Tollway names McHenry County’s ‘super scofflaws’
RICHMOND – Striking back at drivers who routinely fail to pay up, the Illinois Tollway created a virtual wall of shame this week on which it outed the worst offenders, including six McHenry County companies.
The state agency posted the names of 157 companies on its website, along with the amount of money it says each owes.
The local companies included an emergency cleaning company, a trucking business, and a landscaping contractor. Combined, the six owed the state more than $41,000. Several had gone out of business.
To make the list, a person or company has to have racked up more than $1,000 in unpaid tolls and fines. Although only companies are listed currently, individual drivers also could find their names on the list.
In the top spot was Landa Transport, a Frankfort-based trucking company that is on the hook for nearly $215,000, the tollway says. The company didn’t respond to a phone message seeking comment.
Landscape Concepts Construction of Richmond was No. 65 on the list, with $13,174 outstanding. A women who answered a phone number listed for the company Thursday said it was no longer in business.
Skyway Lines Inc. of Lake in the Hills was ranked No. 73, with fines of $10,693. A working number for the company couldn’t be found Thursday.
At No. 87 was United Emergency Services Inc. of McHenry, with fines of $7,644. A phone number listed for the company was no longer in service.
At No. 118 was AA Equipment Rental of Algonquin. It had $4,203 in fines, according to the state. A number listed for the company would not accept incoming calls.
Specialty Contractors of Lake in the Hills was listed at No. 120, with fines of $3,940. President John O’Hara said he disputed the toll violations in court and settled the matter in mid-August. Because he thought it had been resolved, O’Hara said he was disappointed – but not surprised – to see his commercial and electrical construction business listed as a “Super Scofflaw.”
“With government agencies, there is such a high level of inefficiency that I’m not surprised,” he said. “You have no voice with the tollway. The only way to dispute a violation is to go to litigation.”
The company’s vehicles have I-PASS transponders on them linked to a company credit card, O’Hara said. He said the toll violations accounted for a small fraction of the total amount the state said the company owed. Fines inflated the amount, he said.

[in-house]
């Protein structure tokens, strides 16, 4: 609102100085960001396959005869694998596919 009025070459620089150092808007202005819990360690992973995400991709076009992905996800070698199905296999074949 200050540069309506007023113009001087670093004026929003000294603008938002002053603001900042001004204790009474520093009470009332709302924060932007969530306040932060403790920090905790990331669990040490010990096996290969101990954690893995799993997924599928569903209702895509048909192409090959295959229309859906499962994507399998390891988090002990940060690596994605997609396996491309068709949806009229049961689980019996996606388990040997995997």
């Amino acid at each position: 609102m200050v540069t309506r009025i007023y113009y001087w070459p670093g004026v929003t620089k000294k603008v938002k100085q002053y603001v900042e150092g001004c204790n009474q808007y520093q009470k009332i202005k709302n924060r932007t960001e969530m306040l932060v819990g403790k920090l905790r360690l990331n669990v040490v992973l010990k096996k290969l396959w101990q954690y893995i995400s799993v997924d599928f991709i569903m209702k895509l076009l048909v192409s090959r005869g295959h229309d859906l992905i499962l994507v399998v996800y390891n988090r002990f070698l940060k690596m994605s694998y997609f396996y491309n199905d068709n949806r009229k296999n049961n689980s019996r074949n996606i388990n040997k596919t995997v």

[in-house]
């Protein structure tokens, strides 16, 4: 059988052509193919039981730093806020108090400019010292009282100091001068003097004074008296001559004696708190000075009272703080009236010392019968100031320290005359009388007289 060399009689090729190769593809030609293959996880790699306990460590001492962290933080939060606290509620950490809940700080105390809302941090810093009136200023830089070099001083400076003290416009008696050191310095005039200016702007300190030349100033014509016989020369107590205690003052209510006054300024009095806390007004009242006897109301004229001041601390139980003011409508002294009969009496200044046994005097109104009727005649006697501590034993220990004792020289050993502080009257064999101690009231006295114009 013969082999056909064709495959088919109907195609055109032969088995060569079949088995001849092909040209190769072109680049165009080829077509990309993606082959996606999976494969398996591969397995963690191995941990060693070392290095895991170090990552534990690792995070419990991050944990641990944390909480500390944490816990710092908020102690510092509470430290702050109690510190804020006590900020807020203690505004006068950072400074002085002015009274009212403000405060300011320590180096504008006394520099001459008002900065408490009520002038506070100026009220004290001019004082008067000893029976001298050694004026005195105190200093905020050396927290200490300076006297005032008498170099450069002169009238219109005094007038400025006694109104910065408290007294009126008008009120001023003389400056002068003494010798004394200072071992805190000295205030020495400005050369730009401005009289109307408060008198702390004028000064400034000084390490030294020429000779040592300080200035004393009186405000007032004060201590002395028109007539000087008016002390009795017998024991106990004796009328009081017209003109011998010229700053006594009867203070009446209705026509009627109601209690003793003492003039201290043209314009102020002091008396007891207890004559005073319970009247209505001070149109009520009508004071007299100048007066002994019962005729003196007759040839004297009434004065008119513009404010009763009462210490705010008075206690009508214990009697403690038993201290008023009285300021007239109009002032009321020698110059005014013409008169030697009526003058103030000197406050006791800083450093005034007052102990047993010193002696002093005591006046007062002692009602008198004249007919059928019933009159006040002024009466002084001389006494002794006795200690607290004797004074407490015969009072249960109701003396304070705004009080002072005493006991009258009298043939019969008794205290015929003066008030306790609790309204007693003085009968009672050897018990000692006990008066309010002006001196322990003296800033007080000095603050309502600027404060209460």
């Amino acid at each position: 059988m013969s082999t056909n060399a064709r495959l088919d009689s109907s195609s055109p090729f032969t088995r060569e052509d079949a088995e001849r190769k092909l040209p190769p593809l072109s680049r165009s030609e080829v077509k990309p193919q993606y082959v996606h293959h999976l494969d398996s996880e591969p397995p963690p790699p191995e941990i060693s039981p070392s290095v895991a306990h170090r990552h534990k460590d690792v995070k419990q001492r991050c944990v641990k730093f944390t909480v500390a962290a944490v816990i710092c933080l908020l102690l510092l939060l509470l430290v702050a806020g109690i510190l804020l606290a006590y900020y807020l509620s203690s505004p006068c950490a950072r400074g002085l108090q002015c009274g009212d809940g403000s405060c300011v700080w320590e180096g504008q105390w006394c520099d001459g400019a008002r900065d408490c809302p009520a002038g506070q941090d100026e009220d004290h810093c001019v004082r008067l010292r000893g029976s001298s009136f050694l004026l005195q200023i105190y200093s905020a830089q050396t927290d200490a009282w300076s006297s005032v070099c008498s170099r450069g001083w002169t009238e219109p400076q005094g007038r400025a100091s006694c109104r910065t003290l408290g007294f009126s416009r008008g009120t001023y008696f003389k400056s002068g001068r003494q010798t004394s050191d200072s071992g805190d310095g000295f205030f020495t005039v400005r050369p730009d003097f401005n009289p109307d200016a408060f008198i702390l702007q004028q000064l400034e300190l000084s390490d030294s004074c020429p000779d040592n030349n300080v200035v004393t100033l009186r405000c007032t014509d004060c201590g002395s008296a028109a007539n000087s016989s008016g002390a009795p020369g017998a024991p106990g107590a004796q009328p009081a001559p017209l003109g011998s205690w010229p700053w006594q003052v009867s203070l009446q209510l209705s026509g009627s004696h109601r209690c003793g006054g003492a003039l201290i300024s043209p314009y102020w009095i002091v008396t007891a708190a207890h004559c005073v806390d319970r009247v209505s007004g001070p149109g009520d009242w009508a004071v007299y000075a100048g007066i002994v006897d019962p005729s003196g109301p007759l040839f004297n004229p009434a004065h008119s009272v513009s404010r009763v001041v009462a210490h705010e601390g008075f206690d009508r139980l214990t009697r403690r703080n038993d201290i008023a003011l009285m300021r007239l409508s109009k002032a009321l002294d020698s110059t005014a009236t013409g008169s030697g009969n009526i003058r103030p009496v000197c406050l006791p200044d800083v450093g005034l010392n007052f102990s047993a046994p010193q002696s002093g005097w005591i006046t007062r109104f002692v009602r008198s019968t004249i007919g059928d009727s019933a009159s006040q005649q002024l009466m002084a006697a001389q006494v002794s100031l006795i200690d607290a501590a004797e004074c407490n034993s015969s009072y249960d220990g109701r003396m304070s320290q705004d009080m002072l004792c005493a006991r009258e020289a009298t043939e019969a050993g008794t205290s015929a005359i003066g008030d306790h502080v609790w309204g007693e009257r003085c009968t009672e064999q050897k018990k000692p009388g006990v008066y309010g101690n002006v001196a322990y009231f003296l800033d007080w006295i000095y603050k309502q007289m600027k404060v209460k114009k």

American Auto Sales Inc. of Algonquin was No. 142 with fines of $1,911. A phone number listed for the company had been disconnected.
“If seeing your company’s name on this list becomes an incentive for you to pick up the phone and call us to settle your debt, then we’ve achieved our goal,” said the tollway’s executive director, Kristi Lafleur.
The new webpage was sanctioned by a law Gov. Pat Quinn signed this week.
Many of those named are construction and transportation companies. There is also a company that services elevators and one that cleans diamonds.
Collectively, they owe $3.7 million, the agency said.
A similar approach has been tried in other states. The North Texas Tollway Authority, for example, has an online list of more than 78,000 of its top toll violators. It gives their names, hometowns and what they owe. At the top of the list is a woman from the northeast Dallas suburb of Sachse who the agency says owes $153,046.47.
In Illinois, the agency depends on tolls to maintain its 286 miles of interstate roadways in a dozen northern counties.
Officials initially had pledged to turn the roads into freeways once the bonds used to build the original 187 miles were paid off.
“The promise was well-intentioned, but shortsighted,” the agency says on its website.
The entire list can be found at www.illinoistollway.com/tolls-and-i-pass/violations/super-scofflaws.
The Associated Press contributed to this article.